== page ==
Live TV programming seems to be a continued benefit for TV networks -- especially with sports. But can TV networks make it a regular thing -- with standard entertainment series?
Now we learn Fox is working on a live, multi-camera comedy, currently titled “The Great Unknown.” It follows siblings whose parents force them to grow up, find their own place to live, and discover careers and relationships.
Gail Berman, former senior executive at the Fox network, is executive producing the show, along with Joe Earley, a former Fox executive who is president of Berman’s Jackal Group. Variety first broke the news.
This move has been tried before -- selective episodes -- mostly with comedies: a “30 Rock” episode (in 2010); “Will & Grace” (2005); "The Drew Carey Show" (1999); and “ER” (1997).
There is big value with live TV programming, since many TV advertisers pay “premium” advertising rates. Major live sports programming -- NFL, NBA, and Major League Baseball -- has been gaining on broadcast TV network schedules, especially in prime time.
On the fringes, there has always been NBC “Saturday Night Live,” the long-time late Saturday night comedy skit series, a network staple for years.
The benefits of live are obvious: TV viewers can’t skip through commercials -- a boon to marketers.
Actual “live” entertainment performing TV shows have been focused around holiday musicals. Titles here include “Hairspray,” “Grease: Live,” “Dirty Dancing,” “The Rocky Horror Picture Show,” “The Passion,” “The Wiz Live!” and the original NBC effort that started it all: “The Sound of Music Live!”
More are coming: Fox’s “A Christmas Story,” Fox’s “Rent,” NBC’s “Jesus Christ Superstar” and NBC’s “Bye Bye Birdie Live!"
(Exclamation marks at the end of these live show titles are an obvious marketing ingredient -- all to make the impression of seeming more immediate!)
But is this enough? The rise of on-demand programming by a plethora of ad-supported and non-ad supported platforms -- as well as the now-traditional DVR home player -- is well documented.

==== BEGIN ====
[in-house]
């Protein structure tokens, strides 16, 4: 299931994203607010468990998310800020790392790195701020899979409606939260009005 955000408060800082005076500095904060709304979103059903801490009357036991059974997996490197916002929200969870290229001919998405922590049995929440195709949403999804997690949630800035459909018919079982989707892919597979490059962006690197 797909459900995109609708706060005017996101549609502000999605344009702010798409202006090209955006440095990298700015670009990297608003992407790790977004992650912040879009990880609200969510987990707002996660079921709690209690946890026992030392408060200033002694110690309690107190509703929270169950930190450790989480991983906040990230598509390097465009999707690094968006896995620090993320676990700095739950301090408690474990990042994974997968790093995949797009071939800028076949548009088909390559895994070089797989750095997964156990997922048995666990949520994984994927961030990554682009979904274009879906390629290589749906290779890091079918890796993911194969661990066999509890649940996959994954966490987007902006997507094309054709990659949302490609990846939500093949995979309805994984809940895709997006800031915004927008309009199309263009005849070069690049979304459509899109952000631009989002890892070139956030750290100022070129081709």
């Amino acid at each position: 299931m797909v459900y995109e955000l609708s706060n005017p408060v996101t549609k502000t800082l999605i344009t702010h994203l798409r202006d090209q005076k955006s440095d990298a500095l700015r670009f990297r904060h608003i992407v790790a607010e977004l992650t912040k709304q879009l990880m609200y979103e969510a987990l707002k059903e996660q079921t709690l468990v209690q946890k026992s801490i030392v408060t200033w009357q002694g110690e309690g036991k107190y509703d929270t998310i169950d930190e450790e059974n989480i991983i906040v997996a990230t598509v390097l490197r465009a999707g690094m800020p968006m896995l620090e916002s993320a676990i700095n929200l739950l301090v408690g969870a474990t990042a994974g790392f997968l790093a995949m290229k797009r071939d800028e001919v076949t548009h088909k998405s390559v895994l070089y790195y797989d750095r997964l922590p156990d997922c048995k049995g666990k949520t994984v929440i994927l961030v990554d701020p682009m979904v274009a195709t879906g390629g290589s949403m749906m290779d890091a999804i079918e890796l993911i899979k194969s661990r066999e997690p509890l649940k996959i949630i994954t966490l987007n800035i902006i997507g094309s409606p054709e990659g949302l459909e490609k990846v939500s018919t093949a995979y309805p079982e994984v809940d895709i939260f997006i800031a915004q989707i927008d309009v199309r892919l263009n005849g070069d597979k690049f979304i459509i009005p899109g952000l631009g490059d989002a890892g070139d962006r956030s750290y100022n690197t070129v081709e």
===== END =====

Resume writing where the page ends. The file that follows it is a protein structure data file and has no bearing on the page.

Will TV consumers take notice of new live TV shows -- or care? Better still, are you shrugging your shoulders over the term “live TV”? Maybe new digital media’s “real-time” speaks to you.
I love live TV. Everything seems so fresh and spontaneous when I watch it the next day.
"Live TV works fine for sports but advertisers pay premium CPMs only because its sports. Doing a "live" entertainment series, as was typical in the early 1950s, is simply not going to work unless you come up with some sort of magical "Wow?" factor that makes the show a "must see" favorite of lots of people. Even then, it's likely that the novelty will soon wear off and that, coupled with the unavoidable snafus, performance lapses, etc. that would prevail if the show was truly presented "live", without editing, would soon cause viewers to seek other forms of TV entertainment. Also, is a "live" entertainment series, without editing, even viable as a syndicated entry in the rerun market---which is where the real profits for many TV shows are made?
I think that the financials of such a strategy would be dubious.
The TV networks make their profit from worldwide sales and content deals, rather than domestic ad sales. 'Live' tends to be more closely aligned to 'local' and I doubt that such content would suit the world market.